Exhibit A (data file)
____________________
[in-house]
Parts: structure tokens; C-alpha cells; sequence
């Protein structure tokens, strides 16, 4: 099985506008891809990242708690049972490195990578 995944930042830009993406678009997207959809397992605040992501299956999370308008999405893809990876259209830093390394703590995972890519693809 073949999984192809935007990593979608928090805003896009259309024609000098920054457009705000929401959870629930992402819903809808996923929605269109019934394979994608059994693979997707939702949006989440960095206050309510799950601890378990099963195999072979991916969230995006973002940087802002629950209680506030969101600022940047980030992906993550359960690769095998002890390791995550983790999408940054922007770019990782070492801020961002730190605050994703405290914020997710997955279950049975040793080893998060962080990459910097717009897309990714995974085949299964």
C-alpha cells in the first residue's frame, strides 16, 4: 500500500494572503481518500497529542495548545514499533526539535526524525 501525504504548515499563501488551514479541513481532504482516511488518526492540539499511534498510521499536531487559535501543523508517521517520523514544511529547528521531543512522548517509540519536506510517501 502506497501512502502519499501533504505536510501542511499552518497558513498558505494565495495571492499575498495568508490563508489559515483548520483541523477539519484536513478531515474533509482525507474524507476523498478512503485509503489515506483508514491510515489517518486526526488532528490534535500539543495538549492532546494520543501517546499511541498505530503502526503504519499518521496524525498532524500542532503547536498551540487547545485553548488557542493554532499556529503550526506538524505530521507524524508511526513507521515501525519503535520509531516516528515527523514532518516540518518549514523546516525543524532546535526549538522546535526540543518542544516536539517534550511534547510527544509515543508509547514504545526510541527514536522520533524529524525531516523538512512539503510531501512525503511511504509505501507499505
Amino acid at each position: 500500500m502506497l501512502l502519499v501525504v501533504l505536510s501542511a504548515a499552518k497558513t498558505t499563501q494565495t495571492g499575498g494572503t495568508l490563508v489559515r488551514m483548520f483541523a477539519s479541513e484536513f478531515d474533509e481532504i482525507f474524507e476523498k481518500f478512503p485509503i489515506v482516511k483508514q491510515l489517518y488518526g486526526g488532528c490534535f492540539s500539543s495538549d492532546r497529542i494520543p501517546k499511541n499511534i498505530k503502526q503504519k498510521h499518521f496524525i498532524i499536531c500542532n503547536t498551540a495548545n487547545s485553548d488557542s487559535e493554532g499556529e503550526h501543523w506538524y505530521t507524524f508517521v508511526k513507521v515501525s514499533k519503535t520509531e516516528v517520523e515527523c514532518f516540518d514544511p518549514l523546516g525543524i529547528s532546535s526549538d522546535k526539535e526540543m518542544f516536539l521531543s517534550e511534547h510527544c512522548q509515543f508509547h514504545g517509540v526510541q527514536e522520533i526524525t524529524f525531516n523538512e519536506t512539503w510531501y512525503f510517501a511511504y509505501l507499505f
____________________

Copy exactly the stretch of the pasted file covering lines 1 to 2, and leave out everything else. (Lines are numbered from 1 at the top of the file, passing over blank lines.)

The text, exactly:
[in-house]
Parts: structure tokens; C-alpha cells; sequence